Hawaii may become first US state to adopt basic income
An unprecedented bill supporting the idea of universal basic income (UBI) has been introduced in the American state of Hawaii.
The bill, titled House Concurrent Resolution 89, was brought by Hawaii State Representative Chris Lee and was passed by both houses of the state legislature in a unanimous vote.
The resolution declares that all the islanders “deserve basic financial security.”
It also orders government offices to weigh the state's economy and find ways to ensure all families have basic financial security, including an evaluation of different forms of a full or partial universal basic income.
“As innovation and automation and inequality disrupt our economy, we want to make sure that everybody benefits and nobody is left behind. It’s past time that we had a serious talk about not just tweaking our economic policies, but having a new discussion from the ground up about what our values and priorities are,” said Lee as quoted by US online magazine Mother Jones.
According to Lee, the measure is necessary due to Hawaii’s excessive cost of living, which is reportedly the highest in the country, as well as the state’s heavy reliance on low-paid service industry jobs.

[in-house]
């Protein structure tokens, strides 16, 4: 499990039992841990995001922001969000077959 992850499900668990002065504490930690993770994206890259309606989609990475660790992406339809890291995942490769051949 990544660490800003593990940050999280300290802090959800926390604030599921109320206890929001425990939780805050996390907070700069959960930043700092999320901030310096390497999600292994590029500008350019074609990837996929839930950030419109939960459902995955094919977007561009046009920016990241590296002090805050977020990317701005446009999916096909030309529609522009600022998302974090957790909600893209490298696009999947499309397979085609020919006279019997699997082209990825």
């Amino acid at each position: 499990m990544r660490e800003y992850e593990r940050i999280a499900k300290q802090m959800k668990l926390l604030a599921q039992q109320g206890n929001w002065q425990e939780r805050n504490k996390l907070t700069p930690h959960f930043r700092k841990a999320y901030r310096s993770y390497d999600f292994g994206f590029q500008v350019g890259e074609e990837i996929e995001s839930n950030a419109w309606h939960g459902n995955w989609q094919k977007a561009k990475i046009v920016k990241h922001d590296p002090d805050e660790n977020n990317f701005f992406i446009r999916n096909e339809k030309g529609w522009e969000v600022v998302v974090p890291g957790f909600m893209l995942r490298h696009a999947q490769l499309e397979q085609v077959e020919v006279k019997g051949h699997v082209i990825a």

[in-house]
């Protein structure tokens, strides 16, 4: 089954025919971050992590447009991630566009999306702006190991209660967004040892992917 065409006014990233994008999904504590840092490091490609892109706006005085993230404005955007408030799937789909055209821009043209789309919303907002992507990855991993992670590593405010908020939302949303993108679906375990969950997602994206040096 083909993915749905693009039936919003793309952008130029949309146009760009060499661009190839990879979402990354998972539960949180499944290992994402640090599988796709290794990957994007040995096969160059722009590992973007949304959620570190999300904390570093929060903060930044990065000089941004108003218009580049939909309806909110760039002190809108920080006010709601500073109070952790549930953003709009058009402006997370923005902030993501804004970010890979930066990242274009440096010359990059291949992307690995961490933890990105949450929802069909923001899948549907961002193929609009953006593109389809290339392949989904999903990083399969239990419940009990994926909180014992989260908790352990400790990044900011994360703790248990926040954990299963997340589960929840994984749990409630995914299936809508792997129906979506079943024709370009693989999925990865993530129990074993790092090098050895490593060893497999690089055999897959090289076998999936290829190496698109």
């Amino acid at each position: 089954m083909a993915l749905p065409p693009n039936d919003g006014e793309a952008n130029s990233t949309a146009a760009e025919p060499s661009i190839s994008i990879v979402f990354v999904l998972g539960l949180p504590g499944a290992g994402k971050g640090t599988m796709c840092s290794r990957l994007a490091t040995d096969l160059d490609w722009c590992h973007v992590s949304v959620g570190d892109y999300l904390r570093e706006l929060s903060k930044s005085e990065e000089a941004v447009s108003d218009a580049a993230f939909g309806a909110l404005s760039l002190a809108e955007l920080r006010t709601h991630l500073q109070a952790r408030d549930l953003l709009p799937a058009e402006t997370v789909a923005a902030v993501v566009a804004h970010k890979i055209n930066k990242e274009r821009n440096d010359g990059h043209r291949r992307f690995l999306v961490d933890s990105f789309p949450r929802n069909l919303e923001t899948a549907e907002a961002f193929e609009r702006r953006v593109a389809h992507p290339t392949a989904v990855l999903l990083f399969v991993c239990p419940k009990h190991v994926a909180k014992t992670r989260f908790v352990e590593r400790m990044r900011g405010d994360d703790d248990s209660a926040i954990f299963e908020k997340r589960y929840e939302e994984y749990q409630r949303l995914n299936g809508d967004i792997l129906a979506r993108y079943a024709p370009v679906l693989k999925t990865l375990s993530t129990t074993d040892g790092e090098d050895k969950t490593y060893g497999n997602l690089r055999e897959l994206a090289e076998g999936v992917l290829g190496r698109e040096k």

The bill reportedly keeps focus on Hawaii's service-focused economy, vulnerable to any disruptions that might be brought by job-killing tech change, including e-trading and automation of basic service processes.
The idea of a UBI, first proposed in the US by former President Richard Nixon in 1969, is widely debated with critics saying that free money may lead to more lax attitude about work. Moreover, such a program is almost impossible to finance.
At the same time, some experts advocate the system due to potential to improve social welfare programs and diminish unemployment created by automation.
“Planning for the future isn't politically sexy and won't win anyone an election. But if we do it properly, we will all be much better off for it in the long run,” Lee wrote in a Reddit post.